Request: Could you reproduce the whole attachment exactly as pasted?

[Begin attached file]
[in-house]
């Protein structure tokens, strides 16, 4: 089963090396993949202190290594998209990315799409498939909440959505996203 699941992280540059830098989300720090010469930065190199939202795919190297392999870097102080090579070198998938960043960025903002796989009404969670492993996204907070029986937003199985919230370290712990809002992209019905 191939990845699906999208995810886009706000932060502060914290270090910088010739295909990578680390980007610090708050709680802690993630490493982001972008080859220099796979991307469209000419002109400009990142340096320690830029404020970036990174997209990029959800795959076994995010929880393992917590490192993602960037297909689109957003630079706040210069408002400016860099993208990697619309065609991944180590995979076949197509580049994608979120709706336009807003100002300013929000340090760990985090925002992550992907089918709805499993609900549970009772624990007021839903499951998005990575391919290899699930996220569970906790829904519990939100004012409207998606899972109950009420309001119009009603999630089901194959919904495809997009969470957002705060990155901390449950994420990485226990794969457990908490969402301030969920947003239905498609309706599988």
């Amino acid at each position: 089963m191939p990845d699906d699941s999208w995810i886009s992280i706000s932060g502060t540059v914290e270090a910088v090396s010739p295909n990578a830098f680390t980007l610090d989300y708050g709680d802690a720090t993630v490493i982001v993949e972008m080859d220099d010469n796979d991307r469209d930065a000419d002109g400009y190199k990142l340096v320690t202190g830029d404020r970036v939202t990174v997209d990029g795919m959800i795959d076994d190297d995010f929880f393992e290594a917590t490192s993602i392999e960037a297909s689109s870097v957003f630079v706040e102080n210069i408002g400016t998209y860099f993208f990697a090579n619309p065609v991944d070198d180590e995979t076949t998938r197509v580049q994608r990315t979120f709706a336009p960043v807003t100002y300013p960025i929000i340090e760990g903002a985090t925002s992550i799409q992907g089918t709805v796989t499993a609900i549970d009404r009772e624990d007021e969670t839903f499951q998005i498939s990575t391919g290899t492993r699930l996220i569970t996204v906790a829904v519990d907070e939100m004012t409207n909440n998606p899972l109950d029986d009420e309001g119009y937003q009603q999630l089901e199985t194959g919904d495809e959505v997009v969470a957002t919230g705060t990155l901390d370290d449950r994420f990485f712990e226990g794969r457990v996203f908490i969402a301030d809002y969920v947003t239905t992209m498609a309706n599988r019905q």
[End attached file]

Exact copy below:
[in-house]
């Protein structure tokens, strides 16, 4: 089963090396993949202190290594998209990315799409498939909440959505996203 699941992280540059830098989300720090010469930065190199939202795919190297392999870097102080090579070198998938960043960025903002796989009404969670492993996204907070029986937003199985919230370290712990809002992209019905 191939990845699906999208995810886009706000932060502060914290270090910088010739295909990578680390980007610090708050709680802690993630490493982001972008080859220099796979991307469209000419002109400009990142340096320690830029404020970036990174997209990029959800795959076994995010929880393992917590490192993602960037297909689109957003630079706040210069408002400016860099993208990697619309065609991944180590995979076949197509580049994608979120709706336009807003100002300013929000340090760990985090925002992550992907089918709805499993609900549970009772624990007021839903499951998005990575391919290899699930996220569970906790829904519990939100004012409207998606899972109950009420309001119009009603999630089901194959919904495809997009969470957002705060990155901390449950994420990485226990794969457990908490969402301030969920947003239905498609309706599988």
């Amino acid at each position: 089963m191939p990845d699906d699941s999208w995810i886009s992280i706000s932060g502060t540059v914290e270090a910088v090396s010739p295909n990578a830098f680390t980007l610090d989300y708050g709680d802690a720090t993630v490493i982001v993949e972008m080859d220099d010469n796979d991307r469209d930065a000419d002109g400009y190199k990142l340096v320690t202190g830029d404020r970036v939202t990174v997209d990029g795919m959800i795959d076994d190297d995010f929880f393992e290594a917590t490192s993602i392999e960037a297909s689109s870097v957003f630079v706040e102080n210069i408002g400016t998209y860099f993208f990697a090579n619309p065609v991944d070198d180590e995979t076949t998938r197509v580049q994608r990315t979120f709706a336009p960043v807003t100002y300013p960025i929000i340090e760990g903002a985090t925002s992550i799409q992907g089918t709805v796989t499993a609900i549970d009404r009772e624990d007021e969670t839903f499951q998005i498939s990575t391919g290899t492993r699930l996220i569970t996204v906790a829904v519990d907070e939100m004012t409207n909440n998606p899972l109950d029986d009420e309001g119009y937003q009603q999630l089901e199985t194959g919904d495809e959505v997009v969470a957002t919230g705060t990155l901390d370290d449950r994420f990485f712990e226990g794969r457990v996203f908490i969402a301030d809002y969920v947003t239905t992209m498609a309706n599988r019905q």